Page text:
I read somewhere that Mao would also be working with Lee Barkell (Jeff Buttle's coach). Anyone hear anything about this?
Unfortunately Abt was always a rather inconsistent skater and he also had the bad luck in form of lots of injuries. He was awesome at 2002 Europeans and was definetely robbed from the title. Of all his programmes I have loved the freeskate proramme (Polovetsian Dances) at 1995 Skate America most.
About the actual topic, LOL, I have some little doubts, but hope that Mao will benefit from the new coach.
Last edited by Jaana; 08-31-2006 at 04:59 AM.
This is probably a stupid question, but I can't recognize an under-rotation most of the times (only sometimes when there is a super slow-motion provided) and was wondering the main reason for downgrade on the second jump of 3-3s and 3-2s attempted by many ladies. Is it the habit of toe-Axel, or is it just the fact that these ladies can't get those triple/double toes fully rotated?
Arutunian may be the coach who can clean up Asada's toe loop so that she can put it back in her programs and also the salchow...like others have said though, i don't think its the jumps that Mao has problems with and might benefit from a more "artisitc" teaching coach rather than a technical one.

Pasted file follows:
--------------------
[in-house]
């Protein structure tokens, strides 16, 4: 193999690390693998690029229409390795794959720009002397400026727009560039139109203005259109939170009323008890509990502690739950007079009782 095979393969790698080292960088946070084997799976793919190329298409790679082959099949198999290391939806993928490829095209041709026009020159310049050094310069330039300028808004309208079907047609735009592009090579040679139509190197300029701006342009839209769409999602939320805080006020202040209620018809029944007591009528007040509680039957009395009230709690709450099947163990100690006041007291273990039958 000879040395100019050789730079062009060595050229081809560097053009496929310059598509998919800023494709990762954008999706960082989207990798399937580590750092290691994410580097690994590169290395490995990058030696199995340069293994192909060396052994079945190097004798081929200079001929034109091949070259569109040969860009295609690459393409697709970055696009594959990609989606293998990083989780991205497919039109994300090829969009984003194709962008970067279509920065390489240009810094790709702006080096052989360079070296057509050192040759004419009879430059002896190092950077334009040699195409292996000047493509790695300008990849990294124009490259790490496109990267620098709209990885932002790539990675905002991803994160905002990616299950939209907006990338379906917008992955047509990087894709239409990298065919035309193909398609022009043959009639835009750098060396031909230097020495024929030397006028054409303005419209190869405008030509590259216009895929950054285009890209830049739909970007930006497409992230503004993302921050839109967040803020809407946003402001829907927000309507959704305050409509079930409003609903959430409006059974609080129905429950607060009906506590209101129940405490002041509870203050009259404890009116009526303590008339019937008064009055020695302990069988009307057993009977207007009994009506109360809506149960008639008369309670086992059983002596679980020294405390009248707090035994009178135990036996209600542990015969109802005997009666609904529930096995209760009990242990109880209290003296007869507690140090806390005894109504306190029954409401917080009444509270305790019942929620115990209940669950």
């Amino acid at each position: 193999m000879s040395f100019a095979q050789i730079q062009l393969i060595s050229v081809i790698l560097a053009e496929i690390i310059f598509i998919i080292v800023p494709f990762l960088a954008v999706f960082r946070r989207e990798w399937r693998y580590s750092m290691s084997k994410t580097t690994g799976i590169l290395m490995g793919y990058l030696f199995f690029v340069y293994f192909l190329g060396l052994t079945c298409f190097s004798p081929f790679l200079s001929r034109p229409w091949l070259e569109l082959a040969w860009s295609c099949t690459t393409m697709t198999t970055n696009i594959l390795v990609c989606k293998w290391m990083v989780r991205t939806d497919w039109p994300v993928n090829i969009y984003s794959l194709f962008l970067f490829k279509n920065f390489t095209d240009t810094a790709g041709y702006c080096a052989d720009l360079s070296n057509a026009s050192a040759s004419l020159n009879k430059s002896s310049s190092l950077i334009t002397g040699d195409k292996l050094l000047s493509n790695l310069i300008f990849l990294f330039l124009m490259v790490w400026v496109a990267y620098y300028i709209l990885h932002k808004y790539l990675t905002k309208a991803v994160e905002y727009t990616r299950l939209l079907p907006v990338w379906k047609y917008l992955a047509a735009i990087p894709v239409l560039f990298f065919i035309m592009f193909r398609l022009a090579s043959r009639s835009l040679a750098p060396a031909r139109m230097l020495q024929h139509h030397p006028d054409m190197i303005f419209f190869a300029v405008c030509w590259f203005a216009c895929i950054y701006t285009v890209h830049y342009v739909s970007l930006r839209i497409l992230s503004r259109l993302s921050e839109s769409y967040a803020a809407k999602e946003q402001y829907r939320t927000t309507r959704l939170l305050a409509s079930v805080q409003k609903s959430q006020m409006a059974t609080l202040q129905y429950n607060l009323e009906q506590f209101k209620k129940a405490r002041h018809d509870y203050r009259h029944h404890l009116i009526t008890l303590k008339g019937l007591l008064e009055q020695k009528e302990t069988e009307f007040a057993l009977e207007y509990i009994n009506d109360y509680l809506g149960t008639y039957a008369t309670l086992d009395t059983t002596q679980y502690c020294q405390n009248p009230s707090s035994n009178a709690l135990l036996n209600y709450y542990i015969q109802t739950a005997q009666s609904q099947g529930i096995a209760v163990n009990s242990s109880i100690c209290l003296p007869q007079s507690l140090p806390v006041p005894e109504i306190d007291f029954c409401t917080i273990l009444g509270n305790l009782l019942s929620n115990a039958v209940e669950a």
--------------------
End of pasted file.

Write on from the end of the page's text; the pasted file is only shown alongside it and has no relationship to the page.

Less often you'll see the cheat on the entrance to the jump like the toe axel mentioned earlier, though there is always a debate about edge jumps since the inherent edge you deepen when you bend your knee to jump gives you some pre-rotation. I've seen (in the petkevich book) both the salchow and the loop described as being jumps that have only a half turn in the air like the waltz jump. But in the case of those jumps - its the body that performs the full rotation instead of the blade since if you let your body go on a loop it kills the height and rotation.
The other jump that is most dangerous to cheat is the axel. Some elite skaters skid the entrance to the axel and i think it is fairly common and some caoches teach the skid into the axel. Often the skid entrance axels don't have that classic "step up action" that i personally prefer to see. Joubert is a good example of the skid entrance axels and it look like he leaves his leg trailing when he jumps. Pluschenko is an example of great "step up action" axel. Personally when i've tried axels (not that i've ever landed any successfully) i get a much more solid jump and take off and greater height with that "step up" axel than trying to skid the entrance.
This is a good move because it may be early enough in her career to change things. I have a feeling the coaching arrangement won't be long especiaally with the Japanese federations' reputation of switching coaches.